Here’s the thing. Nobody tells you that you’re retro, and you never quite know when it happens.

I spent my early working life writing computer games for the ZX Spectrum, C64 and Commodore Amiga. I had some success, writing and programming Slightly Magic, Rock Star Ate my Hamster, both released by Codemasters. I also programmed versions of the ground-breaking Deus Ex Machina for Mel Croucher and Automata.

The computer games industry in the UK contracted dramatically just when I was at my zenith, and I found myself becoming a tutor and writer. Time passed.

It hit me when Retro Gamer Magazine contacted me for the second time to do a second article on one of my games – Ah, I get it. I’m now officially retro.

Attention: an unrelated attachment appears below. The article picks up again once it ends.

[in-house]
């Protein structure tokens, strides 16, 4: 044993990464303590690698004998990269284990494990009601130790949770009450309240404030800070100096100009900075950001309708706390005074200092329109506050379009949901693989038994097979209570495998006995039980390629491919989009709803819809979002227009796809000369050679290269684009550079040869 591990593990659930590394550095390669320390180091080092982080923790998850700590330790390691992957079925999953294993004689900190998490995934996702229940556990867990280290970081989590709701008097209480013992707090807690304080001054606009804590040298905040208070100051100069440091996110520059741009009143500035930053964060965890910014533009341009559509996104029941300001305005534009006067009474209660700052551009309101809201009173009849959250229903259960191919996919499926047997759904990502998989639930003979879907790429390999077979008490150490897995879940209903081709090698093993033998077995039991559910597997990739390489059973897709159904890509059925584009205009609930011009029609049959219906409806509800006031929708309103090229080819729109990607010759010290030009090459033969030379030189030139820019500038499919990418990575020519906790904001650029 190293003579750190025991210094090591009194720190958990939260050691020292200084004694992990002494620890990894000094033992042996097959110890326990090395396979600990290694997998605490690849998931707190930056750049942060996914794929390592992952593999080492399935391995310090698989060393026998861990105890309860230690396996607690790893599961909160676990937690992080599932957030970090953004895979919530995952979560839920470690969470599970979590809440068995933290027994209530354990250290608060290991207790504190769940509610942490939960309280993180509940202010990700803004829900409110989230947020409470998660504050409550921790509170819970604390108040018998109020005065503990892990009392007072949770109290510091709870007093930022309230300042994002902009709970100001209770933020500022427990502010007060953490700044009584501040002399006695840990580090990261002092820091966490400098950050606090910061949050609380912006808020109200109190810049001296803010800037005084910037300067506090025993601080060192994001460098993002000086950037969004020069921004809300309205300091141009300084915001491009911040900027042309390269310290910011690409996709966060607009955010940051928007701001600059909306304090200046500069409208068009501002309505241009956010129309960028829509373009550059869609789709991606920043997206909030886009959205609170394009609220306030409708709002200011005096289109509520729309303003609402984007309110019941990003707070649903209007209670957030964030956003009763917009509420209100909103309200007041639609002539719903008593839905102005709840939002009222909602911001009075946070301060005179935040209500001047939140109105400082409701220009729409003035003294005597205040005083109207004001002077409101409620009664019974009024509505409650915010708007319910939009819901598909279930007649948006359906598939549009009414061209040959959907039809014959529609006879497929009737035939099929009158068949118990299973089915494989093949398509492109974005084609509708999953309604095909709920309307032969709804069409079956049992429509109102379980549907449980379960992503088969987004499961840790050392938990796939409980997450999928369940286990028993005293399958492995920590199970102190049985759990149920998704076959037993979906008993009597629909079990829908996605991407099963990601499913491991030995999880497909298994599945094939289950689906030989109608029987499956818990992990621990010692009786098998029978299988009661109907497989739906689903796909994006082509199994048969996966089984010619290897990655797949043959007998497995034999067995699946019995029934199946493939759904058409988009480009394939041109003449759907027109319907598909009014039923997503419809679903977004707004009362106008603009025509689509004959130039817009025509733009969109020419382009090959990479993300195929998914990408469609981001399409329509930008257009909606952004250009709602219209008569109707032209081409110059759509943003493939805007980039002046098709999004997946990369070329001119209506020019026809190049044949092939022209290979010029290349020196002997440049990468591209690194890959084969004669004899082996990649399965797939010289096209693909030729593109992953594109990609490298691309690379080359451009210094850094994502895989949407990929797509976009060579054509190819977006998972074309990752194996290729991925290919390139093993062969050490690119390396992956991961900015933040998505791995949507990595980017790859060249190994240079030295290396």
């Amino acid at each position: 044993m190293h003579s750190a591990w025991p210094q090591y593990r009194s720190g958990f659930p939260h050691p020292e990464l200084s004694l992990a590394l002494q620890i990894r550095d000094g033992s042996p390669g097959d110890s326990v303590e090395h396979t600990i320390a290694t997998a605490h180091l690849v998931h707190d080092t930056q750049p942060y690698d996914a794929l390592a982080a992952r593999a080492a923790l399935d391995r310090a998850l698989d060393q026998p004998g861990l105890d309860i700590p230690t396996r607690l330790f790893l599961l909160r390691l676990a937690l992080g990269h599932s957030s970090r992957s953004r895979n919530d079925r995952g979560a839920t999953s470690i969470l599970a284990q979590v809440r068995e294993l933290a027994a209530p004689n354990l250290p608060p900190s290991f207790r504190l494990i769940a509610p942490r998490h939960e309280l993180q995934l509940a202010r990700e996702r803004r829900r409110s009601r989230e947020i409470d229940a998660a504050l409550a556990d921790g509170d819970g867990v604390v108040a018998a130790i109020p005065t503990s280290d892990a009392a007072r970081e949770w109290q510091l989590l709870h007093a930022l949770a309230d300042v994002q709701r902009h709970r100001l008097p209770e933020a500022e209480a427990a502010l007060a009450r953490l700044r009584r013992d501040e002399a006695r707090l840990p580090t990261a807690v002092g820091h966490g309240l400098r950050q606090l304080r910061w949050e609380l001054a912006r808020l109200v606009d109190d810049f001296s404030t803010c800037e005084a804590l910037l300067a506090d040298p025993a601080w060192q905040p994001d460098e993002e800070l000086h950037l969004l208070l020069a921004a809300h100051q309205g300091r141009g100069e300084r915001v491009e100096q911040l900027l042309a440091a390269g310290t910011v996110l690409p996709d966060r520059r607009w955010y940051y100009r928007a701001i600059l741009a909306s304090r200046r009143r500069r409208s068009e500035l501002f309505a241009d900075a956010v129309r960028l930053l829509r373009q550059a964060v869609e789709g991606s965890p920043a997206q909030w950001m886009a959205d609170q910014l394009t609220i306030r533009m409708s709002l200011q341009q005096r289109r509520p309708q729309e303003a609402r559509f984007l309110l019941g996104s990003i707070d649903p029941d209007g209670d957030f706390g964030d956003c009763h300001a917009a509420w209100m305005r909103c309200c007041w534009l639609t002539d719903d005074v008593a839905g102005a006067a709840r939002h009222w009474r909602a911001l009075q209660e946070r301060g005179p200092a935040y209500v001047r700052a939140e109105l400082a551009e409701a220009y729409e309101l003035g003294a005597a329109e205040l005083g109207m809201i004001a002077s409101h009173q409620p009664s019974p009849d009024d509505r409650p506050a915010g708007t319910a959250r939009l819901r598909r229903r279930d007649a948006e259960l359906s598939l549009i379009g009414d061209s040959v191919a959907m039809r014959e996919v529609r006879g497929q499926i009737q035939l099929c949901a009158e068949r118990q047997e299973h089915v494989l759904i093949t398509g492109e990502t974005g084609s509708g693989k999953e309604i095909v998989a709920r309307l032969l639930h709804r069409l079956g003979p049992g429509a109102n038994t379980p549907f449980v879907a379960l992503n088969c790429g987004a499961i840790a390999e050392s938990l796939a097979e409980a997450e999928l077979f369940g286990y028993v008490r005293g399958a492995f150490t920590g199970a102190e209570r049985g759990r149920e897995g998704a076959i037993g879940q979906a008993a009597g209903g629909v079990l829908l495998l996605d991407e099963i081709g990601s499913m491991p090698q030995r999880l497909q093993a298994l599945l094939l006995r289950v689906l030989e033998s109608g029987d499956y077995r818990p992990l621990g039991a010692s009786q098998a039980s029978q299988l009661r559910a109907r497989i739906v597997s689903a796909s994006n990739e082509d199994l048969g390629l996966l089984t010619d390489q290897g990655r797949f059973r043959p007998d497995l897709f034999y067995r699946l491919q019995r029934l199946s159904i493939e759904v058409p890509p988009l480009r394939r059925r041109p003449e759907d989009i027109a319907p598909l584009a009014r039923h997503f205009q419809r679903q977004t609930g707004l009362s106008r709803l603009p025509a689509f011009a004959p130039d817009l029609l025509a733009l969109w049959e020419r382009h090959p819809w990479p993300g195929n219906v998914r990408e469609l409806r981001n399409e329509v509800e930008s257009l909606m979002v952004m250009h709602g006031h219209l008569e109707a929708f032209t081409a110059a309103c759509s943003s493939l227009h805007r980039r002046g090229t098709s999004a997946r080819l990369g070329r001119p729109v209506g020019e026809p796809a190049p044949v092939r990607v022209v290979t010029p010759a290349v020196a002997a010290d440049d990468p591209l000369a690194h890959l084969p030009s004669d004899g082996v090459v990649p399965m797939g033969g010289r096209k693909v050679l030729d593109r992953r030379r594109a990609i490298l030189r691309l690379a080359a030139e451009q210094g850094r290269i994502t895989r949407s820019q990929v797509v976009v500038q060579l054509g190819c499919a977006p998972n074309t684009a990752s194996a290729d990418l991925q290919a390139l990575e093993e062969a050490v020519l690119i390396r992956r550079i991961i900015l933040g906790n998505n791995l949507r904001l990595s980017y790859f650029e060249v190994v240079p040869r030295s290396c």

You can’t change that, you’re no longer hip, cool, or even vaguely cutting edge. That kind of hurts. But then, another realisation hits like a careering mobility scooter on a dark pavement – 
You might be retro, but there’s one thing worse than being retro, and that’s being forgotten.
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